Functional Anatomy of the Horse Foot (E0922)
A publication about the the functional anatomy of the horse foot.
The hoof is composed of the wall, sole and frog. The wall is simply that part of the hoof which is visible when the horse is standing. It covers the front and sides of the third phalanx (coffin bone). The wall is made up of the toe or the front part; the quarters or sides and the heels.
Whenever the foot is lifted off the ground, the sole, frog, bars of the wall and collateral grooves are visible (Figure 1).
The wall of the hoof is composed of a horny material which is produced continuously and must be worn off or trimmed off. The hoof wall does not contain blood vessels or nerves. In the front feet, the wall is thickest at the toe; in the hind feet there is less difference in the thickness of the hoof wall.
The frog is a wedge-shaped mass which is quite elastic. Its role will be discussed later.
Lateral cartilages extend back and up from the inner and outer sides of the third phalanx. These cartilages are flexible but as the horse ages they are usually replaced by bone (Figure 2).
The digital cushion is a mass of flexible material that contributes to the formation of the heels. This structure is very important as it is one of the primary shock absorbers of the foot.
A small bone, the navicular bone, is located between the second and third phalanges and above the deep flexor muscle tendon (Figure 3).
As weight is placed on the hoof, it is transmitted through the phalanges to the wall and onto the digital cushion and frog. Normally the frog makes contact with the ground first. As the frog presses up on the cushion, the digital cushion is flattened and is forced out against the lateral cartilages. The frog also is flattened and tends to push the bars of the wall apart (Figure 4).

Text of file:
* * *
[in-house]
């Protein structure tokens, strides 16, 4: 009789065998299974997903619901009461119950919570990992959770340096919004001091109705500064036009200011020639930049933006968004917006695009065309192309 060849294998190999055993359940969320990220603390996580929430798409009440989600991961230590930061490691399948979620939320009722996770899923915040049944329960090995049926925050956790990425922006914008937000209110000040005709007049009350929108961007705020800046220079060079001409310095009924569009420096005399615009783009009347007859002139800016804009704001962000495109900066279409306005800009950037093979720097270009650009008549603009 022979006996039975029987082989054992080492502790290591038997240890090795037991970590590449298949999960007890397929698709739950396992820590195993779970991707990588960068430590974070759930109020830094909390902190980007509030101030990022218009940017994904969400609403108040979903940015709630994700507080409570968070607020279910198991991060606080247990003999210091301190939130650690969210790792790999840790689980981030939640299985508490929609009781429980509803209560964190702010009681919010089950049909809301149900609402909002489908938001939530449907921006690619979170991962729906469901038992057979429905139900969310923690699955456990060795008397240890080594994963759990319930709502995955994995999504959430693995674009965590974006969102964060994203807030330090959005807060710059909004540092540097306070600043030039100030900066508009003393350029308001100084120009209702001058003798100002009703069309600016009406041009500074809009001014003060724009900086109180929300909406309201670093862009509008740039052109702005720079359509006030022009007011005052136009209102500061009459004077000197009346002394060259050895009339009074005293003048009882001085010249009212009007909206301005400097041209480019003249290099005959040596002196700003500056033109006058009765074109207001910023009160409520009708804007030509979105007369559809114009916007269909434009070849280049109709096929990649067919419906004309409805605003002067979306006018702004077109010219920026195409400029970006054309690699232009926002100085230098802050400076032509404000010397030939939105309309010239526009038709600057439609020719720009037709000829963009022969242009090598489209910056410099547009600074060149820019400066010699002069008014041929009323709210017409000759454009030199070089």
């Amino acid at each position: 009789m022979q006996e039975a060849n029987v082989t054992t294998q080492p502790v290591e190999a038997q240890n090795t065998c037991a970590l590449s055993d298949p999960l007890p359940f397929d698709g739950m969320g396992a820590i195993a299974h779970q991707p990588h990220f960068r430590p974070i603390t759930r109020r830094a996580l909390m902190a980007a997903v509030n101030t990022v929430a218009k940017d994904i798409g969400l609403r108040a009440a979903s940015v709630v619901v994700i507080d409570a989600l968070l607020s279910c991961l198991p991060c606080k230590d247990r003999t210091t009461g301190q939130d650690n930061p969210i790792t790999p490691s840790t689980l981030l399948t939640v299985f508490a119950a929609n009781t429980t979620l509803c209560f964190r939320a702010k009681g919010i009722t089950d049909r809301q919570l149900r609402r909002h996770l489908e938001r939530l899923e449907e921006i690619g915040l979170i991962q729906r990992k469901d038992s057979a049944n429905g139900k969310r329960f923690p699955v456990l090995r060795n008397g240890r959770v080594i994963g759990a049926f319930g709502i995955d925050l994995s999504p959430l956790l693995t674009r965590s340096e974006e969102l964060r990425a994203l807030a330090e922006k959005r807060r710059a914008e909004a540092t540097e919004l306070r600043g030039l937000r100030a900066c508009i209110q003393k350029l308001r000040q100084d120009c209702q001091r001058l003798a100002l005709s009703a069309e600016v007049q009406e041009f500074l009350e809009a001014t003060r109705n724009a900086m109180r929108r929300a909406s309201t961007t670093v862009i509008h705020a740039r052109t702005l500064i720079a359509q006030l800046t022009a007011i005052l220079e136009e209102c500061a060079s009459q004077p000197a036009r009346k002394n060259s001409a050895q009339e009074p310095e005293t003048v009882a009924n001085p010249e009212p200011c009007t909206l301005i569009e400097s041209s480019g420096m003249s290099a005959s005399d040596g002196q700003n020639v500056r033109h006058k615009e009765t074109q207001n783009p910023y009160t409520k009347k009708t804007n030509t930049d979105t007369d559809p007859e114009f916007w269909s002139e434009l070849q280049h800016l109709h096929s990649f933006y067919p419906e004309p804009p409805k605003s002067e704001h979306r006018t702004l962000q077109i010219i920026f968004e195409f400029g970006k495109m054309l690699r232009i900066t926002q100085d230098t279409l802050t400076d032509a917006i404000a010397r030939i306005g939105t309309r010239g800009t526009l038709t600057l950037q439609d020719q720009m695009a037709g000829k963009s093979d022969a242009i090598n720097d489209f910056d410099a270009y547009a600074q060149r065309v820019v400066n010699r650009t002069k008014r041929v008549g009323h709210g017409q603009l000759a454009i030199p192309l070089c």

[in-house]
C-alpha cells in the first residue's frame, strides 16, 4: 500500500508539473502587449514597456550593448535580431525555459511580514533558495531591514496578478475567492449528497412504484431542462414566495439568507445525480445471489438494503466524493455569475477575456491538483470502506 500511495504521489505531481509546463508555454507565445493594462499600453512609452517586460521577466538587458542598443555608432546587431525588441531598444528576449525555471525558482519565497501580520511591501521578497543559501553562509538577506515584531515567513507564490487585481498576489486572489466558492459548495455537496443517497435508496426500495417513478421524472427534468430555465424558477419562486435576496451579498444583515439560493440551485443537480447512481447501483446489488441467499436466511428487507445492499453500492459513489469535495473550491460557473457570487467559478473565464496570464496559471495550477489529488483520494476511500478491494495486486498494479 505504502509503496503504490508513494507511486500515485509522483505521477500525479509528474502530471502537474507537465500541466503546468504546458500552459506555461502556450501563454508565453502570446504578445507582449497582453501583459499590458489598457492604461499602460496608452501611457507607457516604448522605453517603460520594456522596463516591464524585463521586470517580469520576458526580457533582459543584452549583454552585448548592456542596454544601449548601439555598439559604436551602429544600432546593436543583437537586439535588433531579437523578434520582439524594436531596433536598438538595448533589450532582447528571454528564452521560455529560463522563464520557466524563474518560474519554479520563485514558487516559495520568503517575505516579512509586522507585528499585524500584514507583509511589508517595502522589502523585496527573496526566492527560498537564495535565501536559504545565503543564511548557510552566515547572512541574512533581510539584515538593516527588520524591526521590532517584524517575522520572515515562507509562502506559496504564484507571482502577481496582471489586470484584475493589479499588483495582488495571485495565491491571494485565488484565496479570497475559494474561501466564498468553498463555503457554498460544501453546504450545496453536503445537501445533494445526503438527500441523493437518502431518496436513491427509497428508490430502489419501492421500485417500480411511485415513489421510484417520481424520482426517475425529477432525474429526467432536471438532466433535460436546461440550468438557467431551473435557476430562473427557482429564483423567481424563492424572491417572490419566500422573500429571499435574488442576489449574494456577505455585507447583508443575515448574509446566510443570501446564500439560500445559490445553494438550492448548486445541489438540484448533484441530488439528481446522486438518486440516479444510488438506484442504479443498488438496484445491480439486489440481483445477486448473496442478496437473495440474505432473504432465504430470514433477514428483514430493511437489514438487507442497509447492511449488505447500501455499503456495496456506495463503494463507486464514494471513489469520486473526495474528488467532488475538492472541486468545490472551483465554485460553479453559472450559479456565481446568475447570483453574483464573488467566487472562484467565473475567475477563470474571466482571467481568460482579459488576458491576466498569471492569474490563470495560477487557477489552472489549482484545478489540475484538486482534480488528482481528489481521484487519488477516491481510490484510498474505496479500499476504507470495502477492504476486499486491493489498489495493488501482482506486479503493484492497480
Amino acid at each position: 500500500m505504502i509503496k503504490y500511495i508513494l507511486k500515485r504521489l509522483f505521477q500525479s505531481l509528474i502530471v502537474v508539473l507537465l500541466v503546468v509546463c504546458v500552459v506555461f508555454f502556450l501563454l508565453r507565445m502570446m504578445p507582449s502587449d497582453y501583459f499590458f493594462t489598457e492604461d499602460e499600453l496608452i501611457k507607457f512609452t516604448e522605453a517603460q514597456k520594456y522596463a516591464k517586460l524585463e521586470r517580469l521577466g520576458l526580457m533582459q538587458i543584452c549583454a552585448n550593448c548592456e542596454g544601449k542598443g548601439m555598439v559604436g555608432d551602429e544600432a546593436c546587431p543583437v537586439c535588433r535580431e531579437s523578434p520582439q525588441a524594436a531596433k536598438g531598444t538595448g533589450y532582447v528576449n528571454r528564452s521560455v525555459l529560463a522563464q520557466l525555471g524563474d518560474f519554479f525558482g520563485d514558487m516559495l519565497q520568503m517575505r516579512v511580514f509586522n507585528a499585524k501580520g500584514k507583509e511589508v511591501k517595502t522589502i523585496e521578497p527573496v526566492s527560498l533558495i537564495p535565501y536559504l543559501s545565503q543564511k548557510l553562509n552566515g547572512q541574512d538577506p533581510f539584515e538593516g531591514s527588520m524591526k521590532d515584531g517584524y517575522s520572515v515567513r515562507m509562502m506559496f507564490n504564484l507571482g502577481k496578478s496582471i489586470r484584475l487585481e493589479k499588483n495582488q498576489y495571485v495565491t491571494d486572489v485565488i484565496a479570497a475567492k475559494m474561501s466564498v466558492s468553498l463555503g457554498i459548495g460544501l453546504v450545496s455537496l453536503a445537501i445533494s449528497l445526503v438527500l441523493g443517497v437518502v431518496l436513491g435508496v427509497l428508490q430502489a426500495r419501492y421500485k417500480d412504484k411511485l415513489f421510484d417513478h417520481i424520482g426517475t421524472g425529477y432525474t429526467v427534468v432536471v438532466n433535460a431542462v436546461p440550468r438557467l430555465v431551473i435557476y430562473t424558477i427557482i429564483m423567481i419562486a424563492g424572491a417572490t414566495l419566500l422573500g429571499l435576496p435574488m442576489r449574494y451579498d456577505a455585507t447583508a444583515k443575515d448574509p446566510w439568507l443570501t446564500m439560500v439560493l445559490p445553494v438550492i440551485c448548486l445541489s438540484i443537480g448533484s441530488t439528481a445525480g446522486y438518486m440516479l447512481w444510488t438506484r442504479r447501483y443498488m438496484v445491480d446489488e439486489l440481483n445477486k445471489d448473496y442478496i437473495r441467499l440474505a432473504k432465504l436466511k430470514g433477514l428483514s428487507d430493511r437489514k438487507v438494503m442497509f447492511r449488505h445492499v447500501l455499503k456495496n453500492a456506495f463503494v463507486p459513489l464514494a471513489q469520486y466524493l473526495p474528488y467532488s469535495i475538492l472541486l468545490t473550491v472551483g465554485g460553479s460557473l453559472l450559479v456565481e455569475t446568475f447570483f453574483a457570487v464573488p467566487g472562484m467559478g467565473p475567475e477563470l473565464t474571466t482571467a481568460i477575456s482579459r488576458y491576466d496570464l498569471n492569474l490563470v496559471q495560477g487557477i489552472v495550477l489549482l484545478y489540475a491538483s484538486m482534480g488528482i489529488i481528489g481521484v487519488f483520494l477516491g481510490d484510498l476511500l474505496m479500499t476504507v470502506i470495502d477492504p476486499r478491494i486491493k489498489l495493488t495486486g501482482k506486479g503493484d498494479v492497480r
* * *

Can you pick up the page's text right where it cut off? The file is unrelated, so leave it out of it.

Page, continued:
When the foot is lifted, the above structures return to their original position. By placing the foot on the ground, blood is forced from the foot due to the pressure and change in shape of the digital cushion and frog. The pressure and change in shape compress the veins in the foot. More blood then fills the veins when there is no more compression that is when the foot is lifted. Therefore, the movement of these structures in the hoof acts as a pump. Exercise increases the blood circulation in the foot and favors good hoof growth. Lack of exercise, dryness of the horny wall and poor nutrition inhibits the rate of hoof growth. It is very important to realize that the sole normally does not contact the ground. The wall, bars and frog are the weight bearing structures of the foot (Figure 1).
The hoof wall grows at about the rate of three-eighths inch per month. The coronet is a ring which encircles the foot at the junction of the skin and hoof wall. Immediately distal to the coronet, new layers of hoof wall are produced.
The hoof wall is covered with material which prevents evaporation of moisture. When the material is deficient, the hoof wall becomes dry and excessive flaking and cracking may occur. A good hoof paint aids in preventing excessive drying.